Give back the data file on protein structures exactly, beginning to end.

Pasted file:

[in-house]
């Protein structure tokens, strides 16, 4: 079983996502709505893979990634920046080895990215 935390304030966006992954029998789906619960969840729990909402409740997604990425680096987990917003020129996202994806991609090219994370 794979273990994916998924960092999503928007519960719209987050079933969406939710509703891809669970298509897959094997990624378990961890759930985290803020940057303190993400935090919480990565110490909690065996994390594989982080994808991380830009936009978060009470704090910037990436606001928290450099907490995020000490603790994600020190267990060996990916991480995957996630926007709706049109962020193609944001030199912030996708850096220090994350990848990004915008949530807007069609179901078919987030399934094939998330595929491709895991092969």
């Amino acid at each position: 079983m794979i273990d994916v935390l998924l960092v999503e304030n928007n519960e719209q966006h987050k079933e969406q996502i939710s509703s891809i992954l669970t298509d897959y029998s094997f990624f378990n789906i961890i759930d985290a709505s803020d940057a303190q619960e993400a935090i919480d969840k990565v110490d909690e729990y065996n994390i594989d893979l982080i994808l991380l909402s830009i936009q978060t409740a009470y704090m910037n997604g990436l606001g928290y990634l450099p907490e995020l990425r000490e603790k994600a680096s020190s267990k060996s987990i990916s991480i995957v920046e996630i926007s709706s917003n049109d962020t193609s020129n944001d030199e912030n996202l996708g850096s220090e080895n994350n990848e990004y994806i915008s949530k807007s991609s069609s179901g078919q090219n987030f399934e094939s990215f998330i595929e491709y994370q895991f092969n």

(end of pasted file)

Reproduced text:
[in-house]
């Protein structure tokens, strides 16, 4: 079983996502709505893979990634920046080895990215 935390304030966006992954029998789906619960969840729990909402409740997604990425680096987990917003020129996202994806991609090219994370 794979273990994916998924960092999503928007519960719209987050079933969406939710509703891809669970298509897959094997990624378990961890759930985290803020940057303190993400935090919480990565110490909690065996994390594989982080994808991380830009936009978060009470704090910037990436606001928290450099907490995020000490603790994600020190267990060996990916991480995957996630926007709706049109962020193609944001030199912030996708850096220090994350990848990004915008949530807007069609179901078919987030399934094939998330595929491709895991092969």
């Amino acid at each position: 079983m794979i273990d994916v935390l998924l960092v999503e304030n928007n519960e719209q966006h987050k079933e969406q996502i939710s509703s891809i992954l669970t298509d897959y029998s094997f990624f378990n789906i961890i759930d985290a709505s803020d940057a303190q619960e993400a935090i919480d969840k990565v110490d909690e729990y065996n994390i594989d893979l982080i994808l991380l909402s830009i936009q978060t409740a009470y704090m910037n997604g990436l606001g928290y990634l450099p907490e995020l990425r000490e603790k994600a680096s020190s267990k060996s987990i990916s991480i995957v920046e996630i926007s709706s917003n049109d962020t193609s020129n944001d030199e912030n996202l996708g850096s220090e080895n994350n990848e990004y994806i915008s949530k807007s991609s069609s179901g078919q090219n987030f399934e094939s990215f998330i595929e491709y994370q895991f092969n």